A numerical illustration on U.S. data suggests that the SPI puts a large weight on nominal wages. Wages are infrequently set, move closely with the business cycle, are relatively stable, and have a zero weight on the consumption basket. Efficient changes in real wages attributable to shocks to productivity can come through changes in goods' prices rather than through nominal wages. More recent work by Eusepi et al has explicitly constructed an optimal inflation target for the U.S. data using a quantitative business cycle model. 6 Their research concludes that a central bank with a strict-inflation target, while sticking to that target and ignoring fluctuations in output, can almost replicate the optimal outcomes of a flexible-inflation target, as long as the strict target is this unique measure of inflation.
Our model does not take into account intermediate goods. Subsequent research has shown that if the central bank’s goal is to maximize social welfare, it will find it attractive to place a special weight on the price of intermediate goods, reinforcing the unique role of wages. 7
How to separate absolute and relative price changes?
There is an important distinction between changes in prices that are equiproportional across all goods (absolute-price changes) and changes in the cost of some goods relative to others (relative-price changes). One bedrock principle of neoclassical economics is that absolute-price changes are neutral to any real decisions: if all prices exogenously doubled, then no relative trade-off would change so no one would behave differently. There is no money illusion if changes in the unit of account don't change anything real. 8
This principle predicts that if we were able to come up with a measure of inflation such that all prices increase in exactly the same proportion and it is unrelated to any relative-price movements, then this should be unrelated to measures of real activity. This would be a measure of pure inflation, stripped away from all relative-price movements.
Michael Bryant and Stephen Cecchetti first noted that using dynamic factor analysis on a panel of price data allows one to extract an equiproportional component as one of the factors.9 In my work with Mark Watson, we note that the other factors are as just as interesting10 : they measure relative-price changes attributable to an aggregate shock (to productivity or monetary policy for instance) and they provide a way to statistically purify the absolute-price changes from relative price movements.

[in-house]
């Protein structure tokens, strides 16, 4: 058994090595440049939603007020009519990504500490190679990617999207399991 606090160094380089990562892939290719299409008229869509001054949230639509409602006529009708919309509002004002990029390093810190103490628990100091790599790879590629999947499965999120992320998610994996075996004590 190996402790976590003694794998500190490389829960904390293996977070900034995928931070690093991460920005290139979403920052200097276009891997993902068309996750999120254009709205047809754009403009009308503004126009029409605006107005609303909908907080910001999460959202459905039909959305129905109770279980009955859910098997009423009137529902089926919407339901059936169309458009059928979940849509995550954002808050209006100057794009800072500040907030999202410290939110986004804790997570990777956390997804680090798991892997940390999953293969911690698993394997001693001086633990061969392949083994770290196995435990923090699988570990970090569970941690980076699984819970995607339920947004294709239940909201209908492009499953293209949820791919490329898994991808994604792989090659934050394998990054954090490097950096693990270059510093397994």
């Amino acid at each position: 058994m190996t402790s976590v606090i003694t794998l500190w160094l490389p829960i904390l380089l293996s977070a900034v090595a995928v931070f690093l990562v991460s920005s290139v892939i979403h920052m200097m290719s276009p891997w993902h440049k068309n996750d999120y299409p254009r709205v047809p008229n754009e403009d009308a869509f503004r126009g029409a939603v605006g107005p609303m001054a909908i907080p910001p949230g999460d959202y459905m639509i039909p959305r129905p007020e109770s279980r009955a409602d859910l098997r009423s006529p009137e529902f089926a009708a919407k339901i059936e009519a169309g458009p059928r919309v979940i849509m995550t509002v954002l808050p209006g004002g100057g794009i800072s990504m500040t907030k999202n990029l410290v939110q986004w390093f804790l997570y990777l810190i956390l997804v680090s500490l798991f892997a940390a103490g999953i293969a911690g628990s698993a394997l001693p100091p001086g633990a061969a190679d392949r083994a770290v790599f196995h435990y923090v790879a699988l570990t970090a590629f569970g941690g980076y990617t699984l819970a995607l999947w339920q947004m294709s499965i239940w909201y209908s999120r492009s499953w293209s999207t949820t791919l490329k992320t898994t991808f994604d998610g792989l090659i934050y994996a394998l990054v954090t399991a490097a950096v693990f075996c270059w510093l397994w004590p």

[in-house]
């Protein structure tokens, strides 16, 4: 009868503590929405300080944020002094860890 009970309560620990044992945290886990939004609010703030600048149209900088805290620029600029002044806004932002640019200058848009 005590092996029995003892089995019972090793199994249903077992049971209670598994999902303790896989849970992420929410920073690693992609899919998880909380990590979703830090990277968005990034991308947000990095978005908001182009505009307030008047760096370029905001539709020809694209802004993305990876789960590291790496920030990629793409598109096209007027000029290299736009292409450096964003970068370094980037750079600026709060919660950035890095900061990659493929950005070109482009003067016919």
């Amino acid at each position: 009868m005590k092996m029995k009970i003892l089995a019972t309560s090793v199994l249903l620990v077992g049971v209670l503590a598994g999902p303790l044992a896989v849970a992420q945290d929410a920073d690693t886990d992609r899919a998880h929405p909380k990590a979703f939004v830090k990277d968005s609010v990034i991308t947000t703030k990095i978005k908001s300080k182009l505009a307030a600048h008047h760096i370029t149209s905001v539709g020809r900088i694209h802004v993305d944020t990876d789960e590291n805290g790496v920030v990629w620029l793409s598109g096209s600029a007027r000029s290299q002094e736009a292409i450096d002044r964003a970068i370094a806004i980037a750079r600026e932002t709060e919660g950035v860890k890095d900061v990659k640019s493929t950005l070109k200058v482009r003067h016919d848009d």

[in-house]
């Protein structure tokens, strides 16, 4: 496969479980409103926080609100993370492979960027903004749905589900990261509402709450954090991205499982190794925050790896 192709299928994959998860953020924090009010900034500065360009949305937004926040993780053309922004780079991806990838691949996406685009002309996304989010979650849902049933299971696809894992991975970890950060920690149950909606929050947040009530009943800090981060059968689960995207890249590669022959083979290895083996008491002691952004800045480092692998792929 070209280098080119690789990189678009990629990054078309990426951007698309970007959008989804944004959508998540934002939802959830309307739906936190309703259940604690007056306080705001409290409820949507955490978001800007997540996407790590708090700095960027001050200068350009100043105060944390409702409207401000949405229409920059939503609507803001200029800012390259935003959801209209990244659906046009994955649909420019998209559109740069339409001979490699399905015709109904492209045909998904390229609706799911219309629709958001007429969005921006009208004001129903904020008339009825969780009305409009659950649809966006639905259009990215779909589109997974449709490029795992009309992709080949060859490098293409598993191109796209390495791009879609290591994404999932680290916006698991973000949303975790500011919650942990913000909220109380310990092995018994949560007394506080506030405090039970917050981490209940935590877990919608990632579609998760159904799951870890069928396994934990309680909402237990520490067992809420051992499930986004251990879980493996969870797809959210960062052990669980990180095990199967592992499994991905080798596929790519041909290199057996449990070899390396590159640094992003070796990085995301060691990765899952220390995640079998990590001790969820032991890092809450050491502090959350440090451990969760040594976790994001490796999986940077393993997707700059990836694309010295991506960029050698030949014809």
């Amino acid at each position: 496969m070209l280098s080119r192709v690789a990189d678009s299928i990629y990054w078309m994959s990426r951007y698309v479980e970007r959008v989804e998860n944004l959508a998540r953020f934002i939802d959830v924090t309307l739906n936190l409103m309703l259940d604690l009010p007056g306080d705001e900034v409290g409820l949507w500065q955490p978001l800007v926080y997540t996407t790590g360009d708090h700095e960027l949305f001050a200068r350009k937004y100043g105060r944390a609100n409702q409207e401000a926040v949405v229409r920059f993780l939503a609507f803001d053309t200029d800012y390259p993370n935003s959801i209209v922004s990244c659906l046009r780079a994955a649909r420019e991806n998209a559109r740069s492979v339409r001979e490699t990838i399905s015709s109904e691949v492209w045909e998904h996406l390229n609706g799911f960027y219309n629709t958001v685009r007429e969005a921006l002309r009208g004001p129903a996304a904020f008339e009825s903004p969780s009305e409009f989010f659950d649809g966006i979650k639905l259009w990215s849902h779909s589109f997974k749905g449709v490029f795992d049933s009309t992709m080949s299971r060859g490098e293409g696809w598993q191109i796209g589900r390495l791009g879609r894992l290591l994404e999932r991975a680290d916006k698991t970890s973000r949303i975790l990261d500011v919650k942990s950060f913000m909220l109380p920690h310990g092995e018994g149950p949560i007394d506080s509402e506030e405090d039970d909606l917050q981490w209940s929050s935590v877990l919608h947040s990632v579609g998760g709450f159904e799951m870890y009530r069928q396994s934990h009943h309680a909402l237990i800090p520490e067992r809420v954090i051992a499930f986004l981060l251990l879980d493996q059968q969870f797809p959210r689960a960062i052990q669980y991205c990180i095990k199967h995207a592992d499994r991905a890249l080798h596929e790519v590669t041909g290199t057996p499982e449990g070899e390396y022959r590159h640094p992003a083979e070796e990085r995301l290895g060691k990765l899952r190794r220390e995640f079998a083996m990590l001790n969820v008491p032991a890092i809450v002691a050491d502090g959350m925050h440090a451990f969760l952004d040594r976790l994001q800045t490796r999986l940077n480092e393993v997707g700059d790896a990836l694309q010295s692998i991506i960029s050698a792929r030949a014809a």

Using U.S. quarterly data since 1959 on prices in 187 sectors, we find that for a typical sector, the idiosyncratic relative-price component accounts for roughly 70 percent of its variability. Macroeconomic shocks account for almost as much as one third of the movement in sectoral prices. Within aggregate sources of variation, pure inflation accounts for about 15-20 percent of the variability in the personal consumption expenditures (PCE) deflator, while a 2-dimensional index of aggregate relative-price changes captures most of the remainder. Even considering as many as four conventional measures of relative-price changes, the two relative-price factors in our baseline specification appear to be a more comprehensive measure of relative-price movements. Researchers must be cautious when testing the predictions for inflation from models with a single consumption good, because most of the variation in standard inflation indexes is associated with relative-price movements, which these models ignore.